The side was formed from a group of friends who love Morris Dancing. At the beginning of our inaugural meeting, on 16th January 2011, we had no name, no kit and the practice season was half way through. Fortunately, however, we did have a place to practise, courtesy of the 1st Lyndhurst Scouts. We were lucky enough to be able to use the new hall that is part of the Scouts' newly completed home, Deorfrith Lodge in Lyndhurst.

Deorfrith is a word - two words actually - that may be found in the works of Geoffrey Chaucer (1340-1400). The first part, 'deor', means an animal, commonly a deer. The second part, 'frith', has a number of meanings, but essentially it refers to peace, security or sanctuary. So, put simply, 'deorfrith' means 'deer preserve or sanctuary'.

In 1121, in one of the earliest recorded writings in English, a scribe at the Benedictine monastery in Peterborough wrote that William the Conqueror 'set up a great deor-frith and laid the law therewith that said should anyone at all who killed hart or hind, that this man should be blinded'. Naturally, the King did not include himself in that arrangement. William's New Forest is our home territory, so we decided to call ourselves Deorfrith Morris.

On Tuesday evenings throughout the summer months you will find us dancing somewhere in the New Forest area, usually at a pub. In addition to these regular events, we dance on most weekends, either at festivals or at the request of the organisers of shows or fetes.

Many of our members have come from sides which danced both Border and Cotswold dances, so we include several Border-style dances in our repertoire. Some of these have been learned at workshops, where other sides share dances, often ones they have written themselves. A few we have changed slightly to suit our own style of dancing, but we try to keep them individual and to avoid them looking similar. At the moment we are "resting" a few Border dances as we have been performing them for several years, and it gives us an opportunity to learn new ones.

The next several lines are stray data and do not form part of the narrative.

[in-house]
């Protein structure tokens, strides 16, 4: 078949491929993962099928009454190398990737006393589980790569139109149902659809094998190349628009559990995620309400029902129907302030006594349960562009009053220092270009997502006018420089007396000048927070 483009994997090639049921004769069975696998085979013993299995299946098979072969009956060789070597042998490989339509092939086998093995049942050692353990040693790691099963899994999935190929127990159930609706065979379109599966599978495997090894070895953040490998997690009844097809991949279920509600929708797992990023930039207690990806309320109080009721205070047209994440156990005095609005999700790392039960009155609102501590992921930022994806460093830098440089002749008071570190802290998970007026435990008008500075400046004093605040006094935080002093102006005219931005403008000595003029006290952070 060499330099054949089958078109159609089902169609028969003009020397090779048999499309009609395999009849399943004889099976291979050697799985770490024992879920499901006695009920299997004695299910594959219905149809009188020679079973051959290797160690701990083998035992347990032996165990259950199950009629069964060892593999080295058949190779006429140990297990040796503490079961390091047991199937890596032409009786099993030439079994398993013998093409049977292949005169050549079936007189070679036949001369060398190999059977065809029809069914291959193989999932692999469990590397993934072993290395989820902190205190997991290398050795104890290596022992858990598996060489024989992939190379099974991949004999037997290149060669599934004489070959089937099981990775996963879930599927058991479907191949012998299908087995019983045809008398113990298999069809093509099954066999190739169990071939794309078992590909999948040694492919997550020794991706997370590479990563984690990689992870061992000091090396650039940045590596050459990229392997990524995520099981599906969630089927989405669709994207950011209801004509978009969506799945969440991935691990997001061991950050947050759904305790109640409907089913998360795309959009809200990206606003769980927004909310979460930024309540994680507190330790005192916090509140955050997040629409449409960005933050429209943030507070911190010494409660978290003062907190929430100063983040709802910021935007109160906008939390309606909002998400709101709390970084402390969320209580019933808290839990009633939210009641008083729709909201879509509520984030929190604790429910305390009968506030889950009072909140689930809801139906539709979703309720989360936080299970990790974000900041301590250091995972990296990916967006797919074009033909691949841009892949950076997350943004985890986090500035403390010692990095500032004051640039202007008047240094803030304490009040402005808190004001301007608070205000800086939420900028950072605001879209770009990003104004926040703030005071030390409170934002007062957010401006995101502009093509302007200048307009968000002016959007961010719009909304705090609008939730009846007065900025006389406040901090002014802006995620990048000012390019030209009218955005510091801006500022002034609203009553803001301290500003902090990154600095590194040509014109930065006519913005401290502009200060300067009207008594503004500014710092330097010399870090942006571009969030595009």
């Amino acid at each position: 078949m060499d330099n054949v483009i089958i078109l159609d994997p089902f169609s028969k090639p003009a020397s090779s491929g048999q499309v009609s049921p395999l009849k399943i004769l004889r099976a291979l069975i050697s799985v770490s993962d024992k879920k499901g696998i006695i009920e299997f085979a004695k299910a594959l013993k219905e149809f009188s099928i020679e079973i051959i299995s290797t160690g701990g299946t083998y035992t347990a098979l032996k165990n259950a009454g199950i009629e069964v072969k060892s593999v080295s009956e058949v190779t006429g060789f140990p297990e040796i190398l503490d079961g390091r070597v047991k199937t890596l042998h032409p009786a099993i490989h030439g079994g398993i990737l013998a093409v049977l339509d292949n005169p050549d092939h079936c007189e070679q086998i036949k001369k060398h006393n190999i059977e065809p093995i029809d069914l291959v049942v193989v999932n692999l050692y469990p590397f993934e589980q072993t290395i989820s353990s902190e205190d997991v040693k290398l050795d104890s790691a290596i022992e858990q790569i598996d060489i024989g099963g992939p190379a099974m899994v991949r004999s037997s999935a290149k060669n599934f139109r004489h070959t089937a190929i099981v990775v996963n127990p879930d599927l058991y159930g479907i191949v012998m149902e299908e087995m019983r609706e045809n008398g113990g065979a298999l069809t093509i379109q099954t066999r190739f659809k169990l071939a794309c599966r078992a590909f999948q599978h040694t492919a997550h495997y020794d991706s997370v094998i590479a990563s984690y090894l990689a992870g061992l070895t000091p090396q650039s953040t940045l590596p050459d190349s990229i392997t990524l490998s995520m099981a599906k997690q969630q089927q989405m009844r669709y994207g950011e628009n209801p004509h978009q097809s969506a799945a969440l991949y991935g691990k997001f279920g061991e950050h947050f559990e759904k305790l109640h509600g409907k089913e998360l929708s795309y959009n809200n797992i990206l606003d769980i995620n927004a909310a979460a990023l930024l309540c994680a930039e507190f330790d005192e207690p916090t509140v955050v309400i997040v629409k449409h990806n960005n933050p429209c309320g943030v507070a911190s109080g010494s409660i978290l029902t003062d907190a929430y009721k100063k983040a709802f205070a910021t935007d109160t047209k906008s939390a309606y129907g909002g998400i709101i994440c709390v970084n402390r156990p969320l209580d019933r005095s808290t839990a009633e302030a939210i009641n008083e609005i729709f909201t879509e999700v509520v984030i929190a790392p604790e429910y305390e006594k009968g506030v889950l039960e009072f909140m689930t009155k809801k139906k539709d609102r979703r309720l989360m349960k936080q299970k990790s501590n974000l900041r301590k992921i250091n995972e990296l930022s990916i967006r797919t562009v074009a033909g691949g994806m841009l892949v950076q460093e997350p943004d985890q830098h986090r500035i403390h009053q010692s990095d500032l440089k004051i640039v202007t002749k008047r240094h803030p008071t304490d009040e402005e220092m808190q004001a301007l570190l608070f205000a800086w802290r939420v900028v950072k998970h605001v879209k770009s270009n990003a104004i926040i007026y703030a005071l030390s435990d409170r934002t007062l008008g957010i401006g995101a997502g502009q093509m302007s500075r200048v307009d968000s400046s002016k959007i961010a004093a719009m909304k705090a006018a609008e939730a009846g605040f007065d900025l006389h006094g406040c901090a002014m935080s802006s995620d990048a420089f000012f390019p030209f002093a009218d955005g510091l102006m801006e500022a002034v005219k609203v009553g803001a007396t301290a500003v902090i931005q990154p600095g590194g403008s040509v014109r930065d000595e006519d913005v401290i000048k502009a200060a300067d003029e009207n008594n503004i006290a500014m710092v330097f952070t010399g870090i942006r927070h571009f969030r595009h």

The larger part of our repertoire comprises dances from various Cotswold traditions. Again, many of these have been learned at workshops, both at folk festivals and at local events organised by individual Morris sides. As well as well-known traditions such as Bampton, Bledington, Adderbury and Stanton Harcourt, we dance in a couple of traditions rarely seen in our area - Ampthill and Wayford. We have written a few dances within several of these traditions, to suit our side's dynamics, but we have tried to retain to the individual characteristics of the traditions we have used.

For the more energetic members of the side we dance a few jigs, but rather than leave just one dancer 'in the spotlight', we usually dance these with two, three, or even four of the team performing.